Bill Moyers returns on-air and online in January 2012 with MOYERS & COMPANY, a weekly hour of compelling and vital conversation about life and the state of American democracy, featuring some of the best thinkers of our time. A range of scholars, artists, activists, scientists, philosophers and newsmakers bring context, insight and meaning to important topics. The series occasionally includes Moyers' own timely and penetrating essays on society and government. In a multimedia marketplace saturated with shallow sound bites and partisan name-calling, MOYERS & COMPANY digs deeper. As the Los Angeles Times put it in 2010, "No one on television has centralized the discussion of ideas as much as Moyers... He not only gives a forum to unusual thinkers, he is truly interested in what they have to say and who they are because he believes their ideas really matter. "
Science can be a battleground -- witness the politics of climate change, the teaching of evolution, the uncharted terrain of genetic modification and stem cell research, among other contentious issues. But when industries release untested chemicals into our environment -- putting profits before public health -- our children are the first to suffer. Nowhere is this more troubling than in the ongoing story of lead poisoning. On this week's Moyers & Company (check local listings), Bill talks with David Rosner and Gerald Markowitz, public health historians who've been taking on the chemical industry for years -- writing about the hazards of industrial pollution and the neglect of worker safety -- despite industry efforts to undermine them. Their latest book, Lead Wars: The Politics of Science and the Fate of America's Children, is the culmination of 20 years of research. Markowitz and Rosner warn that, for young children, there's no safe level of exposure to this dangerous toxin still lurking in millions of homes. Rosner and Markowitz discuss thwarted efforts to hold the lead industry accountable, failed attempts to find cheap solutions, and the cost to the future of our children. As long as the chemical industry and its powerful lobbies prevail in blocking efforts to reform outdated laws, the authors say, we will continue to float in a soup of toxins -- inhaling, drinking, and absorbing chemicals that we may learn, years later, have put us all in harm's way. Also on the show, Bill is joined by the heads of two independent watchdog groups keeping an eye on government as well as on powerful interests -- like chemical companies -- seeking to influence it. Sheila Krumholz, executive director of the Center for Responsive Politics and OpenSecrets.org, and Danielle Brian, who runs the Project on Government Oversight, talk to Bill about the importance of transparency to our democracy, and their efforts to scrutinize who's giving money, who's receiving it, and most importantly, what's expected in return.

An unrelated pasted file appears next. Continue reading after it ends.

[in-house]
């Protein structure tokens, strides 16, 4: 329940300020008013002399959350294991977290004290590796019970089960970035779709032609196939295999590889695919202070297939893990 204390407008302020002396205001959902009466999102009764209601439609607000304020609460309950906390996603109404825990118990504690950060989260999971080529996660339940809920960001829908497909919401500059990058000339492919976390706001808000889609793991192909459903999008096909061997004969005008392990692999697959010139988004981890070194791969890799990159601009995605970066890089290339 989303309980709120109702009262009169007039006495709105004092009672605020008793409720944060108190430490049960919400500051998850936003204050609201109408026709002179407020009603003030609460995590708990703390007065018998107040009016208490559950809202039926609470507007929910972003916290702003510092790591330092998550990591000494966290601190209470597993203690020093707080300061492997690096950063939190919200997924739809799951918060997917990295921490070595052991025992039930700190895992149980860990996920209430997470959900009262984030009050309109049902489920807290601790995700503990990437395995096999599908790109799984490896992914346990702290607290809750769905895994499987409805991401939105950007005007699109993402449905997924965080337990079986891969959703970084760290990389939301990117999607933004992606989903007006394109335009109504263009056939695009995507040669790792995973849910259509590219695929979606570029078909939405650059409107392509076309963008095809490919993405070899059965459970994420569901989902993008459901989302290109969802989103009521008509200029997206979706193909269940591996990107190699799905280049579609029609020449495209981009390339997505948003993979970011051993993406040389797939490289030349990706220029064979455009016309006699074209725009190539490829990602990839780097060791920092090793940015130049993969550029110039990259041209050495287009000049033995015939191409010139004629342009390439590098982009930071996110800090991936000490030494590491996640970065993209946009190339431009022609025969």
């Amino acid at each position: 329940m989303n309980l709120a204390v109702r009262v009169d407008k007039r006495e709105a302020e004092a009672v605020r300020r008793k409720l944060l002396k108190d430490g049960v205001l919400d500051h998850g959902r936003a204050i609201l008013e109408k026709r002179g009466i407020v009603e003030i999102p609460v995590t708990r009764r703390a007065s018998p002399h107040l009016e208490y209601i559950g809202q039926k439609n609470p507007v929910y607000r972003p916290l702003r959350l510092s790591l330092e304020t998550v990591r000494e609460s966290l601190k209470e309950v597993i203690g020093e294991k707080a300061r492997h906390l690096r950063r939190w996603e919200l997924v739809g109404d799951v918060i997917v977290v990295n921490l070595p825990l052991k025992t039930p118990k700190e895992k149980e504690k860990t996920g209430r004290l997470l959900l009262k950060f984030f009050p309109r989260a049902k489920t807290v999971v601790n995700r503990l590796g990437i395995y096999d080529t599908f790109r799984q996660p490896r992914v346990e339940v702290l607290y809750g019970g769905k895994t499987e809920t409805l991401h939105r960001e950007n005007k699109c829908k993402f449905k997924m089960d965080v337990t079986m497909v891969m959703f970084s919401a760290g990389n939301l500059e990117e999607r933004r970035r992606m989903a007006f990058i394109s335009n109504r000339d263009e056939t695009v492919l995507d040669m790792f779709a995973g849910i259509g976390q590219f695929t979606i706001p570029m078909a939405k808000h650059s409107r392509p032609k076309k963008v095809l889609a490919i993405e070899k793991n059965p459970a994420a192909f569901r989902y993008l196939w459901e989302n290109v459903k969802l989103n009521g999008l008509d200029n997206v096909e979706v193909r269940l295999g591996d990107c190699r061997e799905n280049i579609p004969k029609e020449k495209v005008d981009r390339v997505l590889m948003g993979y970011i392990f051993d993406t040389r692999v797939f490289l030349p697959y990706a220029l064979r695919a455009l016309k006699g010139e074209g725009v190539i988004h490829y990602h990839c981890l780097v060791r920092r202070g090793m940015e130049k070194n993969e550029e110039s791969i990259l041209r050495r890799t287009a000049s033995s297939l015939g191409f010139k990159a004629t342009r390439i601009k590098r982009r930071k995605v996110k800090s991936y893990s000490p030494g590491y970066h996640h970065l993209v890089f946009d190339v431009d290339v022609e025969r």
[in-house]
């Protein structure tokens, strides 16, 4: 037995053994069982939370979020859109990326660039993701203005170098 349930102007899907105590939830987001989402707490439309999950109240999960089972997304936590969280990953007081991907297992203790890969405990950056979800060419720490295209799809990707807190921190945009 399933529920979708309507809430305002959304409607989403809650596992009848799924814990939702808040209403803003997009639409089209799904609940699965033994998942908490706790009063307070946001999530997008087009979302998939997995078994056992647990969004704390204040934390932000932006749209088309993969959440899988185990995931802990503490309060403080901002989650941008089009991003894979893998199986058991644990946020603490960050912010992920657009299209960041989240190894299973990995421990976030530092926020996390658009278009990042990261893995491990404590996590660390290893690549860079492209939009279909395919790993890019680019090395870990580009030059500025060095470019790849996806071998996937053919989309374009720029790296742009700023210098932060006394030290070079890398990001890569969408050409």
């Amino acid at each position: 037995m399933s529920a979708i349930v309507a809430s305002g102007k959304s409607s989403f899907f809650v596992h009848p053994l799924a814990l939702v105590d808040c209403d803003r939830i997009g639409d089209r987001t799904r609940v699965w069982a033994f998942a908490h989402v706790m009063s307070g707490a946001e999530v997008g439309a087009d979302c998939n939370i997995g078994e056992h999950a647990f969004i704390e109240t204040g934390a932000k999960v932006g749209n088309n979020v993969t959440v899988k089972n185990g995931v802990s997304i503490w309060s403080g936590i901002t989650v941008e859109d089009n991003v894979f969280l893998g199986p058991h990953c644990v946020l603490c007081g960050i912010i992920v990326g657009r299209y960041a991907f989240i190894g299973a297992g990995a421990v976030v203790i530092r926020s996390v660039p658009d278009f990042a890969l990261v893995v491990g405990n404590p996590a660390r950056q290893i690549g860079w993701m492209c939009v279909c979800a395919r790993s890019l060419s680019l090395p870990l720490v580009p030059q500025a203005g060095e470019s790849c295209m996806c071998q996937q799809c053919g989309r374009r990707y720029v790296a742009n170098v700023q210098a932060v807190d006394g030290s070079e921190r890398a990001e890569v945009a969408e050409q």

Sunday, May 19, 2013 Length : 56 min MPT
How People Power Generates Change
Episode # 218
With our democracy threatened by plutocrats and the politicians in their pockets more than ever, the antidote to organized money is organized people. It takes time and effort, but across the country, grass roots democracy is growing. Individuals are banding together, organizing toward common goals and demanding change - and often delivering it. On this week's Moyers & Company (check local listings), we'll meet three organizers leading the way. Marshall Ganz is a social movement legend who dropped out of Harvard to become a volunteer during Mississippi's Freedom Summer of 1964. He then joined forces with Cesar Chavez of the United Farmworkers, protecting workers who picked crops for pennies in California's fields and orchards. Ganz also had a pivotal role organizing students and volunteers for Barack Obama's historic 2008 presidential campaign. Now 70, he's still organizing across the United States and the Middle East, and back at Harvard, teaching students from around the world about what it takes to beat Goliath. Later on the broadcast, economic equality advocates Rachel LaForest, executive director of Right to the City, and Madeline Janis, co-founder and national policy director of Los Angeles Alliance for a New Economy, discuss with Bill how social action can change both policy and lives. Janis led the fight for a living wage in Los Angeles; LaForest fights for fair and affordable housing across the country. Grass roots democracy clamors for change. Next on Moyers & Company.
Sunday, May 12, 2013 Length : 56 min MPT